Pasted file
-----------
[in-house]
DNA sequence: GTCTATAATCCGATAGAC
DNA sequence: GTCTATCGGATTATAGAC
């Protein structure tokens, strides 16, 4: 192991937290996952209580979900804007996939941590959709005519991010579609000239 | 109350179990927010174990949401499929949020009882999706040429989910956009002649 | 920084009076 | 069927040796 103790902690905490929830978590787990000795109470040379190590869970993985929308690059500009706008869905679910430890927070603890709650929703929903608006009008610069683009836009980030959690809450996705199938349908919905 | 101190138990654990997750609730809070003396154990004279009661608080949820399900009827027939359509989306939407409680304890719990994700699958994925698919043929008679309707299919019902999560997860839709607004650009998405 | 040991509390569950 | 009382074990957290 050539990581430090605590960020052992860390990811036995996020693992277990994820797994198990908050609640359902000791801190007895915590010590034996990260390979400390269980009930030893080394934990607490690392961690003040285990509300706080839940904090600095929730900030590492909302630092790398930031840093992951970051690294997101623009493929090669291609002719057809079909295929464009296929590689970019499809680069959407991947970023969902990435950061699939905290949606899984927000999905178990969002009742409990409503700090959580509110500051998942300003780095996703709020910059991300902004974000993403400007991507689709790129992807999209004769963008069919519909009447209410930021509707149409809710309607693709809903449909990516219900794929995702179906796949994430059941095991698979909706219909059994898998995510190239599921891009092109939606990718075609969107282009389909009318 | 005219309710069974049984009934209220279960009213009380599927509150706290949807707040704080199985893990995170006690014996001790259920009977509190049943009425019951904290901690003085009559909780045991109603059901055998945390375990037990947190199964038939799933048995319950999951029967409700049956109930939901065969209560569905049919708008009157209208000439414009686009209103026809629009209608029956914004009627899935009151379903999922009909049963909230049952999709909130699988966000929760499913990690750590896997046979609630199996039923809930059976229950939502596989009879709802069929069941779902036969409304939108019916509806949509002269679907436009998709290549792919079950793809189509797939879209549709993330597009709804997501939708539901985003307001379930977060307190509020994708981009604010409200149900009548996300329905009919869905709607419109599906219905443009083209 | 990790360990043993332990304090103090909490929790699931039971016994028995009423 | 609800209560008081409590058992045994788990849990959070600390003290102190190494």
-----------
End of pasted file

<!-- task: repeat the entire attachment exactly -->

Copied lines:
[in-house]
DNA sequence: GTCTATAATCCGATAGAC
DNA sequence: GTCTATCGGATTATAGAC
């Protein structure tokens, strides 16, 4: 192991937290996952209580979900804007996939941590959709005519991010579609000239 | 109350179990927010174990949401499929949020009882999706040429989910956009002649 | 920084009076 | 069927040796 103790902690905490929830978590787990000795109470040379190590869970993985929308690059500009706008869905679910430890927070603890709650929703929903608006009008610069683009836009980030959690809450996705199938349908919905 | 101190138990654990997750609730809070003396154990004279009661608080949820399900009827027939359509989306939407409680304890719990994700699958994925698919043929008679309707299919019902999560997860839709607004650009998405 | 040991509390569950 | 009382074990957290 050539990581430090605590960020052992860390990811036995996020693992277990994820797994198990908050609640359902000791801190007895915590010590034996990260390979400390269980009930030893080394934990607490690392961690003040285990509300706080839940904090600095929730900030590492909302630092790398930031840093992951970051690294997101623009493929090669291609002719057809079909295929464009296929590689970019499809680069959407991947970023969902990435950061699939905290949606899984927000999905178990969002009742409990409503700090959580509110500051998942300003780095996703709020910059991300902004974000993403400007991507689709790129992807999209004769963008069919519909009447209410930021509707149409809710309607693709809903449909990516219900794929995702179906796949994430059941095991698979909706219909059994898998995510190239599921891009092109939606990718075609969107282009389909009318 | 005219309710069974049984009934209220279960009213009380599927509150706290949807707040704080199985893990995170006690014996001790259920009977509190049943009425019951904290901690003085009559909780045991109603059901055998945390375990037990947190199964038939799933048995319950999951029967409700049956109930939901065969209560569905049919708008009157209208000439414009686009209103026809629009209608029956914004009627899935009151379903999922009909049963909230049952999709909130699988966000929760499913990690750590896997046979609630199996039923809930059976229950939502596989009879709802069929069941779902036969409304939108019916509806949509002269679907436009998709290549792919079950793809189509797939879209549709993330597009709804997501939708539901985003307001379930977060307190509020994708981009604010409200149900009548996300329905009919869905709607419109599906219905443009083209 | 990790360990043993332990304090103090909490929790699931039971016994028995009423 | 609800209560008081409590058992045994788990849990959070600390003290102190190494």